National Gallery of Canada / Musée des beaux-arts du Canada

Bulletin 1 (I:1) May 1963

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A Review of Accessions since 
the Catalogues of 1957 and 1959 
European and American Painting and Sculpture

by R. H. Hubbard, Chief Curator

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The Scottish painter Sir Henry Raeburn (1756-1823) came at the end of the great period of British painting in the eighteenth century. In spite of temptations to practise in London he remained in Edinburgh and became the leading Scottish portrait painter. A recent purchase by the National Gallery (1962), the portrait of Jacobina Copland, (12) illustrates the dazzling virtuosity of his brushstroke and his brilliant handling of colour to perfection. The picture was probably painted in 1794 at the time of the lady's first marriage, to John Ronaldson of Blairhall. Her mother was a member of the Dunbar family who trace their ancestry back to Crinan, the hereditary abbot of Dunkelf, whose son was murdered by Macbeth in 1040. It has been shown in two important Raeburn exhibitions (13) and was on extended loan at the National Gallery of Scotland, Edinburgh, from 1950 to 1962.

The work of Raeburn's successor in Edinburgh, Sir John Watson Gordon (1788-1864) was carried out in the first half of the nineteenth century. Since 1948 he has been represented in the National Gallery by a half-length of the Edinburgh lapidary John Sanderson, the gift of the sitter's descendants in Vancouver. In 1958 the Gallery added the full-length portrait of the 9th Earl of Dalhousie, governor-general of Canada from 1819 to 1828. It is intended to form part of a future national portrait gallery.

A group of pictures presented by Mrs H. A. Bulwer of Vancouver has filled one of the larger gaps in the Gallery's representation of English painting of the early nineteenth century, especially the Norwich School. These include landscapes by John Sell Cotman (1782-1842) and his son Miles Cotman (1810-1858) and portraits of members of the Bulwer family by Joseph Clover (1779-1853) and Frederick Sandys (1832-1904), the latter a friend of Dante Gabriel Rossetti.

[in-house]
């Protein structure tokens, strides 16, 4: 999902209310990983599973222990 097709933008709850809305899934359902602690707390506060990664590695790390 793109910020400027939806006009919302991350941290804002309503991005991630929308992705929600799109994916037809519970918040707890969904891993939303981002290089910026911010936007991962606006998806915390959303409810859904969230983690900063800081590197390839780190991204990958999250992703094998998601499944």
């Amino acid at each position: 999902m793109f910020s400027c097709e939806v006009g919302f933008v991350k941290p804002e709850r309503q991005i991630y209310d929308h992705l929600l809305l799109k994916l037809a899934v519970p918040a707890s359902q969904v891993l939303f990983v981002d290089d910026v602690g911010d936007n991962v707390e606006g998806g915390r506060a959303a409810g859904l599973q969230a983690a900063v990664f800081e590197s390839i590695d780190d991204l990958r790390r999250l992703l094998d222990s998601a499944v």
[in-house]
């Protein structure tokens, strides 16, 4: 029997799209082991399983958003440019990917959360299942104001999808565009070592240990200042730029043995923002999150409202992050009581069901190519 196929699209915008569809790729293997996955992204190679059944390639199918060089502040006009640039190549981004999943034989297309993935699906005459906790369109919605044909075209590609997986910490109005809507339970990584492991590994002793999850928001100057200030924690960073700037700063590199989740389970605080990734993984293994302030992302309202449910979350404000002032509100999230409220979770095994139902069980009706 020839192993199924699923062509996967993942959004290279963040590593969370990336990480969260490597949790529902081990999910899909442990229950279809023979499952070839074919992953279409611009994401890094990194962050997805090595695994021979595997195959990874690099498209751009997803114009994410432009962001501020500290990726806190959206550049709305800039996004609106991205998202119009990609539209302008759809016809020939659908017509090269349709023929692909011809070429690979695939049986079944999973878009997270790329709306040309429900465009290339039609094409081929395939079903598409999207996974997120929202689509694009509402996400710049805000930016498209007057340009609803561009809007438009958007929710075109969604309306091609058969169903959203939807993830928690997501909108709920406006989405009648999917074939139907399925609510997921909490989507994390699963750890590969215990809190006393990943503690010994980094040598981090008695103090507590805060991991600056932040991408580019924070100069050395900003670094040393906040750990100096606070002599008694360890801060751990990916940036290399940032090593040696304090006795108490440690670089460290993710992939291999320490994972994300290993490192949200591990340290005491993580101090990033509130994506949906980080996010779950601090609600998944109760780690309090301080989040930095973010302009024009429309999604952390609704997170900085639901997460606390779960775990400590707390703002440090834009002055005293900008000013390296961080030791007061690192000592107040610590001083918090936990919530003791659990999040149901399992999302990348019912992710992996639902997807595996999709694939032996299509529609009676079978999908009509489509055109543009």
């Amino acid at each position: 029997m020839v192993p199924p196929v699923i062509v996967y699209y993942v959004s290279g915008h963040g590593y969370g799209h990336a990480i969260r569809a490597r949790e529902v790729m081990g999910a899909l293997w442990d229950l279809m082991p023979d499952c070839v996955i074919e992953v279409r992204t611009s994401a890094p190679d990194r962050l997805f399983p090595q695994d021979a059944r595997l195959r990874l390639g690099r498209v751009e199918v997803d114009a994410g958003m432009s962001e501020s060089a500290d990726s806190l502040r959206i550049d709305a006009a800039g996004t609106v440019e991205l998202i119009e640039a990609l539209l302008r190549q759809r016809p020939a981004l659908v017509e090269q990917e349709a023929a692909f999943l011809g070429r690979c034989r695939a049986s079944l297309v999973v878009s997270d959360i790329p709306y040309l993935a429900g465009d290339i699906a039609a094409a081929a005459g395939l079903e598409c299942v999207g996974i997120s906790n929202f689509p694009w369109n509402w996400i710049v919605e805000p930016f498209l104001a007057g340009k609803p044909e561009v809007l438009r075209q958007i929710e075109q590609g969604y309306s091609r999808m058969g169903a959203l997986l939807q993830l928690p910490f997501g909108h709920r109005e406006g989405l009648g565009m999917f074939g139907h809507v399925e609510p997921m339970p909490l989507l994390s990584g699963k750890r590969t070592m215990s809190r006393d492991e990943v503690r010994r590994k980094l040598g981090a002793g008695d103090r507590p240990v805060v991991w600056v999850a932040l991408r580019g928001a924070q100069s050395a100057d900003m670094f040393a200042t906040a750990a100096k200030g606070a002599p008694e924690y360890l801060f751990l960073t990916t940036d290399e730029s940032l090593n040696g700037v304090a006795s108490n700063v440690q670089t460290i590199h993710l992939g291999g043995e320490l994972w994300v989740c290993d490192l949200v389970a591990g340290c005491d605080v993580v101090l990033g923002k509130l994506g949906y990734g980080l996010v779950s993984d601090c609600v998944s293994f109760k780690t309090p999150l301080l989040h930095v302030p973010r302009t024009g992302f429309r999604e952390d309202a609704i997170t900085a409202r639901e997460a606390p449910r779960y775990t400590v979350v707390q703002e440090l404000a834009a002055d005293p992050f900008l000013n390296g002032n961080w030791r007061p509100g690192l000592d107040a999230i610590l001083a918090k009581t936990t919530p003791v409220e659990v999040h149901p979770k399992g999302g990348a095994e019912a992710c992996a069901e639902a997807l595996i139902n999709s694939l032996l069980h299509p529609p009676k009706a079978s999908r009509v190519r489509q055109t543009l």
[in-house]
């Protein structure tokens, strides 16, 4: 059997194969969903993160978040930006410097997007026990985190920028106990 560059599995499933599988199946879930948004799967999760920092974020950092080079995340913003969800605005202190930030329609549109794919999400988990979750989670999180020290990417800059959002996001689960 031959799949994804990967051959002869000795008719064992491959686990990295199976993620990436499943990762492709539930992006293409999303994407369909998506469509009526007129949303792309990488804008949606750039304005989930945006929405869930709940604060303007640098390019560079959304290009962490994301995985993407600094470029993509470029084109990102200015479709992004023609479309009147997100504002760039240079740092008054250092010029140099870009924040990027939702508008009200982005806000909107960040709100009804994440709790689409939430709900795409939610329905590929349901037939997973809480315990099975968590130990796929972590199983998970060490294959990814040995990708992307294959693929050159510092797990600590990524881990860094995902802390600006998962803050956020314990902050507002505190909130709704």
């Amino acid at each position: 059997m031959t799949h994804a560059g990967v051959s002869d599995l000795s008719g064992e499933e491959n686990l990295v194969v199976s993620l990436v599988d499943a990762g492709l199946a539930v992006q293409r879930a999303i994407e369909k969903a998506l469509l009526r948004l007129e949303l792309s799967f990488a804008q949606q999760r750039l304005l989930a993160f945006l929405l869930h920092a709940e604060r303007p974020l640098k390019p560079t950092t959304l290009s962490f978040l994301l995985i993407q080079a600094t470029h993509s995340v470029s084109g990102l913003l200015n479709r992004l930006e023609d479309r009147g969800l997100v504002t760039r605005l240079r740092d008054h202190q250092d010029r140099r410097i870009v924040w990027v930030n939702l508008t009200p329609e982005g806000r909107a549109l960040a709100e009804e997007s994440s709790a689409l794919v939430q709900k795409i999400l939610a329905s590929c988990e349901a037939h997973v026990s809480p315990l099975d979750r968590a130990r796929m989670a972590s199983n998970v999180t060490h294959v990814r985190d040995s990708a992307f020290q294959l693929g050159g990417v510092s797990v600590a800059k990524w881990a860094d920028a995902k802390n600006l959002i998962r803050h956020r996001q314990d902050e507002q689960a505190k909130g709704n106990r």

American colonial painting was naturally dependent upon the English school. The first example to enter the National Gallery of Canada was The Tannatt Family, painted about 1775 by Henry Benbridge (1743-1811/2). Born in Philadelphia, Benbridge visited Italy in 1764 and is said to have been a pupil of Mengs and Pompeo Battoni, though the proportions of his figures and their caricatured faces indicate some contact with Thomas Patch. After 1771 he worked in Charleston, South Carolina. During the American Revolution he is said to have been a prisoner of the British. The people in this picture were mostly of the opposite camp, being merchants and colonial officials of Savannah, Georgia. The portrait was brought to Quebec by one of the ladies in the picture, who married Thomson, the Commissary General of Canada; it was given to the Gallery in 1960 by a descendant, Mr Jasper Nicolls of Ottawa. An outdoor conversation piece in the English manner, it is full of interesting details of costume, landscape, and architecture.

From the American school of the early nineteenth century come two other works, an anonymous portrait of 1823, The Perras Children, painted in St Louis and attributed to François-Marie Guyol de Guiran; and a large Still Life attributed to Severin Roesen (c. 1871), a German-born painter active in New York and Pennsylvania.